Health Campaign (17th July 2010) Be there!!!

July 14, 2010

BLOOD, probably the most precious life-giving commodity for humanity. From “Do something amazing today. Save a life. Give blood!” and “From me to you—a gift of life” or “Give blood; give life”, so many slogans have come up over the years, all with the same purpose – to illustrate its importance and dire need. JCI Mauritius has not been one to lag behind in promoting blood donation and this coming Saturday, the Local Chapter of Curepipe sets up a massive health campaign, main theme being the donation of “liquid love” i.e. blood. This coming 17th July, people will be invited to donate blood specifically for the treatment of haemophilia and thalassaemia – 2 life-threatening genetic blood disorders.

HAEMOPHILIA is a genetic condition that affects the blood’s ability to clot. A person suffering from haemophilia, when injured, will bleed for a longer time than a normal healthy individual. Though in general symptoms range from mild to moderate to severe, internal bleeding – as much as it can be severe and life-threatening – can also result in tissue, joint and organ damage. The two most common forms of haemophilia tend to affect males more than females, though cases of the latter are not unknown. There is also a rarer form of haemophilia, called acquired haemophilia, which is not an inherited condition but is caused by the immune system attacking the body’s own clotting factors. Haemophilia is incurable and patients can only be treated with injections of clotting factors; human blood being the number one source.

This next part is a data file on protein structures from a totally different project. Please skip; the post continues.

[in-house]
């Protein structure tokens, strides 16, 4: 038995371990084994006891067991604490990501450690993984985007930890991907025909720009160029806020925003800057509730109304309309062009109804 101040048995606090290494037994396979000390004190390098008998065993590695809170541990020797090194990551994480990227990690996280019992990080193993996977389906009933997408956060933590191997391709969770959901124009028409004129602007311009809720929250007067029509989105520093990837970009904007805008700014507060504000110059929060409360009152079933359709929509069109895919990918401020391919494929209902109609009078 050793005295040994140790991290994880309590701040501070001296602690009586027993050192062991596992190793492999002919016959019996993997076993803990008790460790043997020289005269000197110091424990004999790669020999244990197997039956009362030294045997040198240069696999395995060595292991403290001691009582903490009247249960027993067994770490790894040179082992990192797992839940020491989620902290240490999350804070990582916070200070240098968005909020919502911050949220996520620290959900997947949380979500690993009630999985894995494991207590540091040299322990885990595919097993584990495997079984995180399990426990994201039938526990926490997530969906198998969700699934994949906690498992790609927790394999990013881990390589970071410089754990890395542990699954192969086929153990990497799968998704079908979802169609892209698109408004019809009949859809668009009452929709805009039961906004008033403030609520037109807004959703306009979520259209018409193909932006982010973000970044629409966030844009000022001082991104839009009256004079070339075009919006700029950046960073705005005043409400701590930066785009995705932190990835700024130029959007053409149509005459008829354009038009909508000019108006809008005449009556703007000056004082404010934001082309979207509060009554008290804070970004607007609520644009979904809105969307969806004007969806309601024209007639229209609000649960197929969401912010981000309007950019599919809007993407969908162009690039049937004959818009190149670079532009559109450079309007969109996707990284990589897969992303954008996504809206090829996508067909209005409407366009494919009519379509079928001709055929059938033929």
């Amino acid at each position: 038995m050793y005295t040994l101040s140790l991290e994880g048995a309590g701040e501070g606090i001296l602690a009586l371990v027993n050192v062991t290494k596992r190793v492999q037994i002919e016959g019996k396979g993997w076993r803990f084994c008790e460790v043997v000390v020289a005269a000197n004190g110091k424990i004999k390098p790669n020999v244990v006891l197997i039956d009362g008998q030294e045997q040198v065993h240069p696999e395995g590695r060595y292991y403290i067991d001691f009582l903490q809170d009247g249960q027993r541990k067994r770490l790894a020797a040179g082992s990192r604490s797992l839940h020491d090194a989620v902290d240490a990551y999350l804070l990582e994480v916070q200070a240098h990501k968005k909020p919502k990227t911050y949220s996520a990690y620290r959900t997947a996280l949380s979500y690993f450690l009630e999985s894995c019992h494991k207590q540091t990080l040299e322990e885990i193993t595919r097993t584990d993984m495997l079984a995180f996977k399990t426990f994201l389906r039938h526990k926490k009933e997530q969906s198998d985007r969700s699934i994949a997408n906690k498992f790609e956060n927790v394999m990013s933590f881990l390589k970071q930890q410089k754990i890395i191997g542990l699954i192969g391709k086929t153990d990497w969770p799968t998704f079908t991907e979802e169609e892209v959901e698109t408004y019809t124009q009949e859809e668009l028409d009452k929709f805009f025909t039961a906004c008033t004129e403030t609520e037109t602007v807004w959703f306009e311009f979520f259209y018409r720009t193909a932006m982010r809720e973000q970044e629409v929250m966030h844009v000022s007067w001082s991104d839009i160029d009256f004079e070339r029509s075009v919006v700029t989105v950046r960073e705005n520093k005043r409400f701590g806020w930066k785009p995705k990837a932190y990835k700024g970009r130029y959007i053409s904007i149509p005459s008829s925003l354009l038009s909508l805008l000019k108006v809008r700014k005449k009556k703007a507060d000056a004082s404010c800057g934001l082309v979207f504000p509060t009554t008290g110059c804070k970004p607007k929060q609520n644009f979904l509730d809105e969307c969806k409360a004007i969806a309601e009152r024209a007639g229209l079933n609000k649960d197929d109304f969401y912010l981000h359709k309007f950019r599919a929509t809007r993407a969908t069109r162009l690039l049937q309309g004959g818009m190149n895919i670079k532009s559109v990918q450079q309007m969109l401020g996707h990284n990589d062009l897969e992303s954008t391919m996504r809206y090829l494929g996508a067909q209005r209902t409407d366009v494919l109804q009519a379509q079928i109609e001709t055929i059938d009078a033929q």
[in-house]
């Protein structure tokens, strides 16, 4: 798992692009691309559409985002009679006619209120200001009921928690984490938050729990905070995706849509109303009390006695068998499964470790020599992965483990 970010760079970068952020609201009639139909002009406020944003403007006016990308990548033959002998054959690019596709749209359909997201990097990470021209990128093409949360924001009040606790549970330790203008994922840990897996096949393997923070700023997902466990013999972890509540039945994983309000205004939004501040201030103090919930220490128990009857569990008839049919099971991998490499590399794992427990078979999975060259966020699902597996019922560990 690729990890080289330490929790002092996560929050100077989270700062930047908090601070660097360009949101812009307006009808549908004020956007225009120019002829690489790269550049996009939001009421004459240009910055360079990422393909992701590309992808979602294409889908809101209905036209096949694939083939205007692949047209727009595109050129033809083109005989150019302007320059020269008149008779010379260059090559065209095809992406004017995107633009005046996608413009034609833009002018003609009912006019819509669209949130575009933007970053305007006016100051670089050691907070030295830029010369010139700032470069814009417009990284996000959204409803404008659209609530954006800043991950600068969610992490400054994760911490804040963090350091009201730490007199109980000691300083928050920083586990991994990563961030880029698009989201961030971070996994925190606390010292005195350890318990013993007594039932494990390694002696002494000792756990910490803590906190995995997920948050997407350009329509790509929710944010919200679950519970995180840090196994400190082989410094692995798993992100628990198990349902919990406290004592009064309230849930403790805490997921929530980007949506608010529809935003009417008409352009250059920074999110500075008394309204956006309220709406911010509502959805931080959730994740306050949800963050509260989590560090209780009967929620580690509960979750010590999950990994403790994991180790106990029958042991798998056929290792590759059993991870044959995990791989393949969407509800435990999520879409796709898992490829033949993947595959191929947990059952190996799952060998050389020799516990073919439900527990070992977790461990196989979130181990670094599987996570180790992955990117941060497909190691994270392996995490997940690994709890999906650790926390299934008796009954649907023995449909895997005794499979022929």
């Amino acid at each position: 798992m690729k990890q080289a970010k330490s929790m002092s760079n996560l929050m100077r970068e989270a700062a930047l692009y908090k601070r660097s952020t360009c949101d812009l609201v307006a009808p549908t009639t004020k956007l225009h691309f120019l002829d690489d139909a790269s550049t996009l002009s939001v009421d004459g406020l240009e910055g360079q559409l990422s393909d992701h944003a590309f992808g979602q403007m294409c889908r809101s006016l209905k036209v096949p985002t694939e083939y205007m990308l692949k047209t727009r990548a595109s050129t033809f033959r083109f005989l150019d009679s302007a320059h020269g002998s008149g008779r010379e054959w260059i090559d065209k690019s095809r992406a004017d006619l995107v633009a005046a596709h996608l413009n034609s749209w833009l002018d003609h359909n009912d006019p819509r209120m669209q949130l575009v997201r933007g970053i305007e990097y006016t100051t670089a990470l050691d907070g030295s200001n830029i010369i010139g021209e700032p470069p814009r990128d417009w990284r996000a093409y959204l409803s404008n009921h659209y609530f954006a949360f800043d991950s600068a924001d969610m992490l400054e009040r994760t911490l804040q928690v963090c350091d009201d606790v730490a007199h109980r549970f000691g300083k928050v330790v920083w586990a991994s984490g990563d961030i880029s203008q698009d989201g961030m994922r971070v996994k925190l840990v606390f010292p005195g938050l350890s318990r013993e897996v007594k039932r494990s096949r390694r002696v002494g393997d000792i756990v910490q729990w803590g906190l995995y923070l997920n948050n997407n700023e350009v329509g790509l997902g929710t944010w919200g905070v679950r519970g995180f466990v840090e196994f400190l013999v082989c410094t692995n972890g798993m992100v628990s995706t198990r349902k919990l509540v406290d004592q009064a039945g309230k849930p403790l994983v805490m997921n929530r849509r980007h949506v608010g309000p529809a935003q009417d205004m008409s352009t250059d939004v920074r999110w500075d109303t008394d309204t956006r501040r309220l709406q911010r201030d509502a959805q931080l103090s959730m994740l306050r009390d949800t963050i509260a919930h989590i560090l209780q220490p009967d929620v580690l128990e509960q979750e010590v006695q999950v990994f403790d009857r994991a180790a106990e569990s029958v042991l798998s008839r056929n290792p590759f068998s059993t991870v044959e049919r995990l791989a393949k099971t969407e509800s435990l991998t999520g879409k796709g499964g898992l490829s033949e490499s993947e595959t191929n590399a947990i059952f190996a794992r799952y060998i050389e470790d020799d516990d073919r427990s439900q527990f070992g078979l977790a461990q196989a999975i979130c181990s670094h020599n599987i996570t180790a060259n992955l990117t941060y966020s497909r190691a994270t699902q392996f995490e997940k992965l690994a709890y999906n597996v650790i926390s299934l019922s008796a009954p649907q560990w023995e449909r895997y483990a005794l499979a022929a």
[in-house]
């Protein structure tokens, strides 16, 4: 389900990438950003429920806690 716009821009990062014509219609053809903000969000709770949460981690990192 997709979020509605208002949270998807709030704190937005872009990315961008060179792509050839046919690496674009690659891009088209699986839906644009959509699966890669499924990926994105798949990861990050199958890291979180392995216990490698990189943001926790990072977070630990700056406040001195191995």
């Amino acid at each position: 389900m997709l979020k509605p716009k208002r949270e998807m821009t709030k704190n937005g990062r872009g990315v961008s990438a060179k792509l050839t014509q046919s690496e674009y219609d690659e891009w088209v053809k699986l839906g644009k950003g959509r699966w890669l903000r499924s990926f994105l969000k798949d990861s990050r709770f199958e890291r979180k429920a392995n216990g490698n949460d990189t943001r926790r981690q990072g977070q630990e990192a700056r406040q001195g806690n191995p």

THALASSAEMIA is yet another genetic disorder affecting some 100 to 150 people in Mauritius alone. It’s a name given to an inherited blood disorder that affects the body’s ability to create red blood cells. In fact, all red blood cells contain a protein called haemoglobin which carries oxygen around the body for use in cells and tissues. Thalassaemic people have a gene mutation that makes them unable to produce the right form of haemoglobin. Forms of thalassaemia include alpha thalassaemia, alpha thalassaemia major, haemoglobin H disease and beta thalassaemia major. In the latter two cases sufferers require life-long blood transfusions, whilst babies with alpha thalassaemia major rarely make it past pregnancy stage. Other complications include organ damage, restricted growth, liver disease, heart failure and death. The only known cures for thalassaemia are bone marrow transplant and umbilical cord blood transplantations but both procedures can cause other complications and are not suitable for everyone. Beta thalassaemia major is not uncommon, and though challenging to live with, sufferers are now capable of longer life spans but are heavily dependent on frequent blood transfusions.

Nothing can ever be more exhilarating than saving someone’s life and giving blood is the easiest way of doing so. Junior Chamber International has as the core of its mission the ‘creation of positive change’ with its slogan being ‘Be the Change’. Giving blood and knowing this will be there for ourselves or someone we know is a huge reassurance in our faith in life. Besides that, giving blood is beneficial to us too in that it helps our body evacuate the excess iron we accumulate from our diet, hence helping to reduce the risk of heart disease.

For regular donors out there, do remember that one must wait at least eight weeks (56 days) between donations of whole blood and 16 weeks (112 days) between double red cell donations. Platelet apheresis donors may give every 7 days up to 24 times per year.

The call is made friends! Saturday 17th July 2010 is the day we prove we are the change!
Venue: Shoprite, Trianon| Time: 9am onwards

One thought on “Health Campaign (17th July 2010) Be there!!!”

  • hi
    i want just to thank you all for this good deed as myself suffering from thalassemia since birth and today by the grace of god, blood donors and other people like you. thank you so much. i will be very happy if you mail me or contact me on this phone number 698 4493.

    ok bye, may god help you all

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